9. Reclaimed Land.

Many of our counties bordering on the sea have suffered, and are still suffering, very severe losses from the erosive action of the waves. In Norfolk and Suffolk this is very strongly marked and has become a very serious problem. Nottinghamshire, owing to its inland position, is not confronted as yet with any difficulties of this kind and no land has become lost to the county as the result of natural processes. On the other hand much has been reclaimed by man from a condition of swamp and marsh.

In the early periods of the county’s history much of the land, especially in the north, was in such a condition. Wherever a river ran through low land the country was flooded from time to time. This was the case throughout the vales of the Trent, the Idle, the Smite, and the Devon. After the flood much water still remained on the land, converting it into perpetual marsh.

The country north of Gringley and along the lower reaches of the Trent was exposed to an additional cause of flooding. A large portion of it was only a few feet above the sea level. When the spring tides came in they raised the waters of the Trent and Idle as much as five or six feet. The land was therefore regularly covered with water at least once a fortnight. In some places this occurred twice every twenty-four hours.

The first efforts to reclaim this land seem to have been made by the Romans, for it was they who constructed the Bycar Dyke and the Fosse Dyke.

Tide-gates on the Idle at Misterton Soss.
Tide-gates on the Idle at Misterton Soss.

After this no serious attempts were made, except perhaps by the monks, until the reigns of Elizabeth and James I. During the reign of the latter, Dutch methods of draining were adopted in many parts of England, and great schemes were devised and carried through by the Dutch engineer Vermuijden. To his skill this county is said to owe the Morther Drain. But it is possible that this is to be identified with the Bycar Dyke of the Romans. It is deep and canal-like and runs alongside the Idle, but at a much lower level. The water from fourteen and a half square miles of fenland south of the Idle flows into minor drains and from them into the Morther Drain. About a mile up the Idle is Misterton Soss. Here there is a pumping station which raises the water from the low level of the drain to a height sufficient to enable it to flow away into the Trent. North of the Idle the drainage system is connected with that of the extensive area in South Yorkshire and North Lincolnshire known as the Levels of Hatfield Chase.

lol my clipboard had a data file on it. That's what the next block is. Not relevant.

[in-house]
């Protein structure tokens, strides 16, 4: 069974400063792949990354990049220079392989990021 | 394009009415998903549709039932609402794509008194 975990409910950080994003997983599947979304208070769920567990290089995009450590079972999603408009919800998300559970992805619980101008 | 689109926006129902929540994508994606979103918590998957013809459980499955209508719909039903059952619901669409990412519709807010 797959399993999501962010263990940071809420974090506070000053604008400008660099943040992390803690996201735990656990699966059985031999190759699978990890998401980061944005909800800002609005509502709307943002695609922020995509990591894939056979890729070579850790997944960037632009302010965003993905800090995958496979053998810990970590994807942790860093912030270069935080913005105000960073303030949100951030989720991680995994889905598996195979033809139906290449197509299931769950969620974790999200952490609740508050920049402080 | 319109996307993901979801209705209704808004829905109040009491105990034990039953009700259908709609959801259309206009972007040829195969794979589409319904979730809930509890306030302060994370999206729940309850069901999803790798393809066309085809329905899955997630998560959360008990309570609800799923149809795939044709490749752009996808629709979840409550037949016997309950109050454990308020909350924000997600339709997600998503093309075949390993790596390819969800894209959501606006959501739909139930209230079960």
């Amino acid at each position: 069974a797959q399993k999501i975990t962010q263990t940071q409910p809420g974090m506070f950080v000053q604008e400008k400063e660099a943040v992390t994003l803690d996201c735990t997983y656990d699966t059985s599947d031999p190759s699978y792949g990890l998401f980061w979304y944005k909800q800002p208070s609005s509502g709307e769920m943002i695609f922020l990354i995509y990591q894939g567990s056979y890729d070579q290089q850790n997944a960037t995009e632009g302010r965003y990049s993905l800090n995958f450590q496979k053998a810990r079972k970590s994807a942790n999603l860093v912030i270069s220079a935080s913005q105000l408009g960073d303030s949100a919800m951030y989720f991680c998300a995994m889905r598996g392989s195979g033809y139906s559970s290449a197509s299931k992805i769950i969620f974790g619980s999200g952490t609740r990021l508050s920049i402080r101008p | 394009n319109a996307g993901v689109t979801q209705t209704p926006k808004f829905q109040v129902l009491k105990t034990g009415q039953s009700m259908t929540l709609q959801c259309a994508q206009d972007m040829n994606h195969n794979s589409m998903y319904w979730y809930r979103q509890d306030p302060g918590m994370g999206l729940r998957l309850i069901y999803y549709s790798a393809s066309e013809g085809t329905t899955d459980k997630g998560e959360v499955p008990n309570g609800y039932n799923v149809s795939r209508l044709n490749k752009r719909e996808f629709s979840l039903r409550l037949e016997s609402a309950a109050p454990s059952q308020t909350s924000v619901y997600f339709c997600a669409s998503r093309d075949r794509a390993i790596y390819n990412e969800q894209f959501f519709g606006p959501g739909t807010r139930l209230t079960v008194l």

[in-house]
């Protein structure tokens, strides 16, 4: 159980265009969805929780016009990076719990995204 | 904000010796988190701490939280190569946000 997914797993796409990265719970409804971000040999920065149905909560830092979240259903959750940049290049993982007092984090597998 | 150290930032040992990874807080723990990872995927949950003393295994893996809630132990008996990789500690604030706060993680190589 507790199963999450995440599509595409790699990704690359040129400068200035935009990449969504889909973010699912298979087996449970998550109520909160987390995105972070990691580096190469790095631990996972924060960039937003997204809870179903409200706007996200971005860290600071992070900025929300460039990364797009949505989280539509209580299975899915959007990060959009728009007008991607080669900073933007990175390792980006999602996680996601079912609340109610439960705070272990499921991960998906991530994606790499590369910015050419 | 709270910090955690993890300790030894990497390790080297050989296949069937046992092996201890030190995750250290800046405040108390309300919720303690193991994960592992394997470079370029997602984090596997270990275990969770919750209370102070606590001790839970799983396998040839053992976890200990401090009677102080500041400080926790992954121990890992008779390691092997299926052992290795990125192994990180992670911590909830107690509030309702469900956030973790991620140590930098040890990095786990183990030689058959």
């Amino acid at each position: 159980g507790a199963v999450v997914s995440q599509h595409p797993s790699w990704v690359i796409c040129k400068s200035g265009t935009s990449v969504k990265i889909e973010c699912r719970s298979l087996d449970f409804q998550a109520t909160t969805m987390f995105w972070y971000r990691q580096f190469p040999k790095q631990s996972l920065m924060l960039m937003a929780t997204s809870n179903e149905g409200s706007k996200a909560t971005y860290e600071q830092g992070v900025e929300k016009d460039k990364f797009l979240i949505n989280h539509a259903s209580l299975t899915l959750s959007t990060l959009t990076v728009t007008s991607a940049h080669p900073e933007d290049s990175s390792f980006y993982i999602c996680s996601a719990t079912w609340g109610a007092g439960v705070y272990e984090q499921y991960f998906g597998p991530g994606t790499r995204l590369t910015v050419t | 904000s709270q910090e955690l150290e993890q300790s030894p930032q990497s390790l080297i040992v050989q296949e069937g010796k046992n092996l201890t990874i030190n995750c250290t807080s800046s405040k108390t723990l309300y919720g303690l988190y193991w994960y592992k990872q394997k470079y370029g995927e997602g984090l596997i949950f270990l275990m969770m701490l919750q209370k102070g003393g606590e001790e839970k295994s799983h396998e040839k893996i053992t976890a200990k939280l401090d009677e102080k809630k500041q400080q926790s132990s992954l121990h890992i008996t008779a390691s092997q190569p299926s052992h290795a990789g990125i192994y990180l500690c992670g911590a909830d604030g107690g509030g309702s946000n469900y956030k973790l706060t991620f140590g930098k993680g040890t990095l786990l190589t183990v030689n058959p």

Alongside the four rivers mentioned above, strong flood banks have been constructed to hold back the high waters from the land. The tributary streams enter the rivers through tunnels in these banks. At the mouth of each tunnel is a strong door which opens only outwards. The streams are thus able to discharge their waters into the river; but the flood water merely closes the door, and is thus prevented from flowing through on to the land. These doors are called flood or tide-gates. The best example is seen at Misterton Soss (p. 35). Here great tide-gates stand in the arches of a bridge across the Idle. When the tide sweeps up the river it automatically closes the gates and the country beyond is saved from flooding.

The tidal water brings with it much silt from the Humber. Wherever the water rests for a while this silt is deposited, often to a depth of an inch during one tide. This “warp,” as it is called, makes fertile soil. Occasionally therefore a farmer will allow the water to pass through the gates on to his land.

Advantage is also taken of this to make the tide mend damaged portions of the river’s bank. Bundles of brush-wood are fastened in the place. The tide deposits silt between and on the brushwood and thus builds up a good bank as seen in the foreground on the right in the illustration on p. 16.

Finally, careful deepening of the channel of the Trent by dredging has made it possible for flood waters to flow away more rapidly. Many square miles of the most fertile land in the county have by these means been rendered available for cultivation.